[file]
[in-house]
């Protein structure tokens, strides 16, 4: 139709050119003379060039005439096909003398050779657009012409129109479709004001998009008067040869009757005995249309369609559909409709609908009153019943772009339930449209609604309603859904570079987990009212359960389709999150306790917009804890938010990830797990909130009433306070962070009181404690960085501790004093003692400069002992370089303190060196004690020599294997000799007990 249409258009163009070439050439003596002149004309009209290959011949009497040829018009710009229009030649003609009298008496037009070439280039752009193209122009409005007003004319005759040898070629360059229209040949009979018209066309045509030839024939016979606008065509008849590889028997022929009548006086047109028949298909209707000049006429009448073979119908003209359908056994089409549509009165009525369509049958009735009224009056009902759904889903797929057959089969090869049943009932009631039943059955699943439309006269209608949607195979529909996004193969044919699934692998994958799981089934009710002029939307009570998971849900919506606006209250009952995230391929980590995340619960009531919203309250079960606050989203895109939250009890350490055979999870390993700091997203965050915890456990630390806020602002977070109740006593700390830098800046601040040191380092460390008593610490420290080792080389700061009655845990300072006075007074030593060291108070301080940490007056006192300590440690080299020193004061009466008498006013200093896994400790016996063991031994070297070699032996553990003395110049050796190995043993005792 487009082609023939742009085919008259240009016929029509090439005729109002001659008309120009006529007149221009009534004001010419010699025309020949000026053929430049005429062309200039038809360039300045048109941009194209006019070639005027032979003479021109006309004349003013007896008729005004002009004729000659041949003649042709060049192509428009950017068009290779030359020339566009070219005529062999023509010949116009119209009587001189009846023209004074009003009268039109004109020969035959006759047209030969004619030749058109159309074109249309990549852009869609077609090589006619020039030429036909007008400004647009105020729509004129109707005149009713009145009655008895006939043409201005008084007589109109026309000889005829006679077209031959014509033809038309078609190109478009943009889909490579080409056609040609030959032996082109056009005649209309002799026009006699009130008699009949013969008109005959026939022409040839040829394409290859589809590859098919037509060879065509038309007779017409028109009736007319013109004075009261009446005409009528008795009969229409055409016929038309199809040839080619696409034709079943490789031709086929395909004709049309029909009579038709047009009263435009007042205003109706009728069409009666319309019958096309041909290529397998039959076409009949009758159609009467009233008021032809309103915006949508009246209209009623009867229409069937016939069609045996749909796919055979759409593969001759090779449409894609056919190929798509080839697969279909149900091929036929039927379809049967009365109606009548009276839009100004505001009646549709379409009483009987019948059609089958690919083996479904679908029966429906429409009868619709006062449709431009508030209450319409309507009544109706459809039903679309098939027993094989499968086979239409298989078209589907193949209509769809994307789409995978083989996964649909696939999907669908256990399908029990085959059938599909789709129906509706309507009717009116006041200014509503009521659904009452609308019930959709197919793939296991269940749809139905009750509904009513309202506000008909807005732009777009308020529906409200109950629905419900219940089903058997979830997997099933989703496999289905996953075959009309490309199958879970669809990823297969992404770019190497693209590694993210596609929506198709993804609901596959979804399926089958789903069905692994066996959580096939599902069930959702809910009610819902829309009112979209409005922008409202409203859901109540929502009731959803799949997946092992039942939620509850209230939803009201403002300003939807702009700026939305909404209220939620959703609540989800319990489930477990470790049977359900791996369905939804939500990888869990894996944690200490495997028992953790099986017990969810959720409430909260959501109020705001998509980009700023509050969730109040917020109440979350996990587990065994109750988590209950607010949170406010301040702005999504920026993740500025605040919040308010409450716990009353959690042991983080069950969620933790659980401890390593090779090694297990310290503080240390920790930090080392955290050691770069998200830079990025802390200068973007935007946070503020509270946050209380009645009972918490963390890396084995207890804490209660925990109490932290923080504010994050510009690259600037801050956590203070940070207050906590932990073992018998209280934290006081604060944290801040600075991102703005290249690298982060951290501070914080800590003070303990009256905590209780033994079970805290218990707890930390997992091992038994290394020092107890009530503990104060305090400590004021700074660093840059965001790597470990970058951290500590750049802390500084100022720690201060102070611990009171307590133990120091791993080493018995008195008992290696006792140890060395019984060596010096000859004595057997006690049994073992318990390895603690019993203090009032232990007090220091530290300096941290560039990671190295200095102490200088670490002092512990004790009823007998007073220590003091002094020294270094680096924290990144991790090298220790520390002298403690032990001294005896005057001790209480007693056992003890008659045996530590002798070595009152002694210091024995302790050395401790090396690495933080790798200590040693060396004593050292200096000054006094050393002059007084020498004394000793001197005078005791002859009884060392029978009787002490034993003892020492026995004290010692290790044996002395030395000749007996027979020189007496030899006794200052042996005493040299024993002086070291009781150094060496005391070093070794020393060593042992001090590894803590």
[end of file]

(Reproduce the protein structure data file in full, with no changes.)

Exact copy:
[in-house]
């Protein structure tokens, strides 16, 4: 139709050119003379060039005439096909003398050779657009012409129109479709004001998009008067040869009757005995249309369609559909409709609908009153019943772009339930449209609604309603859904570079987990009212359960389709999150306790917009804890938010990830797990909130009433306070962070009181404690960085501790004093003692400069002992370089303190060196004690020599294997000799007990 249409258009163009070439050439003596002149004309009209290959011949009497040829018009710009229009030649003609009298008496037009070439280039752009193209122009409005007003004319005759040898070629360059229209040949009979018209066309045509030839024939016979606008065509008849590889028997022929009548006086047109028949298909209707000049006429009448073979119908003209359908056994089409549509009165009525369509049958009735009224009056009902759904889903797929057959089969090869049943009932009631039943059955699943439309006269209608949607195979529909996004193969044919699934692998994958799981089934009710002029939307009570998971849900919506606006209250009952995230391929980590995340619960009531919203309250079960606050989203895109939250009890350490055979999870390993700091997203965050915890456990630390806020602002977070109740006593700390830098800046601040040191380092460390008593610490420290080792080389700061009655845990300072006075007074030593060291108070301080940490007056006192300590440690080299020193004061009466008498006013200093896994400790016996063991031994070297070699032996553990003395110049050796190995043993005792 487009082609023939742009085919008259240009016929029509090439005729109002001659008309120009006529007149221009009534004001010419010699025309020949000026053929430049005429062309200039038809360039300045048109941009194209006019070639005027032979003479021109006309004349003013007896008729005004002009004729000659041949003649042709060049192509428009950017068009290779030359020339566009070219005529062999023509010949116009119209009587001189009846023209004074009003009268039109004109020969035959006759047209030969004619030749058109159309074109249309990549852009869609077609090589006619020039030429036909007008400004647009105020729509004129109707005149009713009145009655008895006939043409201005008084007589109109026309000889005829006679077209031959014509033809038309078609190109478009943009889909490579080409056609040609030959032996082109056009005649209309002799026009006699009130008699009949013969008109005959026939022409040839040829394409290859589809590859098919037509060879065509038309007779017409028109009736007319013109004075009261009446005409009528008795009969229409055409016929038309199809040839080619696409034709079943490789031709086929395909004709049309029909009579038709047009009263435009007042205003109706009728069409009666319309019958096309041909290529397998039959076409009949009758159609009467009233008021032809309103915006949508009246209209009623009867229409069937016939069609045996749909796919055979759409593969001759090779449409894609056919190929798509080839697969279909149900091929036929039927379809049967009365109606009548009276839009100004505001009646549709379409009483009987019948059609089958690919083996479904679908029966429906429409009868619709006062449709431009508030209450319409309507009544109706459809039903679309098939027993094989499968086979239409298989078209589907193949209509769809994307789409995978083989996964649909696939999907669908256990399908029990085959059938599909789709129906509706309507009717009116006041200014509503009521659904009452609308019930959709197919793939296991269940749809139905009750509904009513309202506000008909807005732009777009308020529906409200109950629905419900219940089903058997979830997997099933989703496999289905996953075959009309490309199958879970669809990823297969992404770019190497693209590694993210596609929506198709993804609901596959979804399926089958789903069905692994066996959580096939599902069930959702809910009610819902829309009112979209409005922008409202409203859901109540929502009731959803799949997946092992039942939620509850209230939803009201403002300003939807702009700026939305909404209220939620959703609540989800319990489930477990470790049977359900791996369905939804939500990888869990894996944690200490495997028992953790099986017990969810959720409430909260959501109020705001998509980009700023509050969730109040917020109440979350996990587990065994109750988590209950607010949170406010301040702005999504920026993740500025605040919040308010409450716990009353959690042991983080069950969620933790659980401890390593090779090694297990310290503080240390920790930090080392955290050691770069998200830079990025802390200068973007935007946070503020509270946050209380009645009972918490963390890396084995207890804490209660925990109490932290923080504010994050510009690259600037801050956590203070940070207050906590932990073992018998209280934290006081604060944290801040600075991102703005290249690298982060951290501070914080800590003070303990009256905590209780033994079970805290218990707890930390997992091992038994290394020092107890009530503990104060305090400590004021700074660093840059965001790597470990970058951290500590750049802390500084100022720690201060102070611990009171307590133990120091791993080493018995008195008992290696006792140890060395019984060596010096000859004595057997006690049994073992318990390895603690019993203090009032232990007090220091530290300096941290560039990671190295200095102490200088670490002092512990004790009823007998007073220590003091002094020294270094680096924290990144991790090298220790520390002298403690032990001294005896005057001790209480007693056992003890008659045996530590002798070595009152002694210091024995302790050395401790090396690495933080790798200590040693060396004593050292200096000054006094050393002059007084020498004394000793001197005078005791002859009884060392029978009787002490034993003892020492026995004290010692290790044996002395030395000749007996027979020189007496030899006794200052042996005493040299024993002086070291009781150094060496005391070093070794020393060593042992001090590894803590």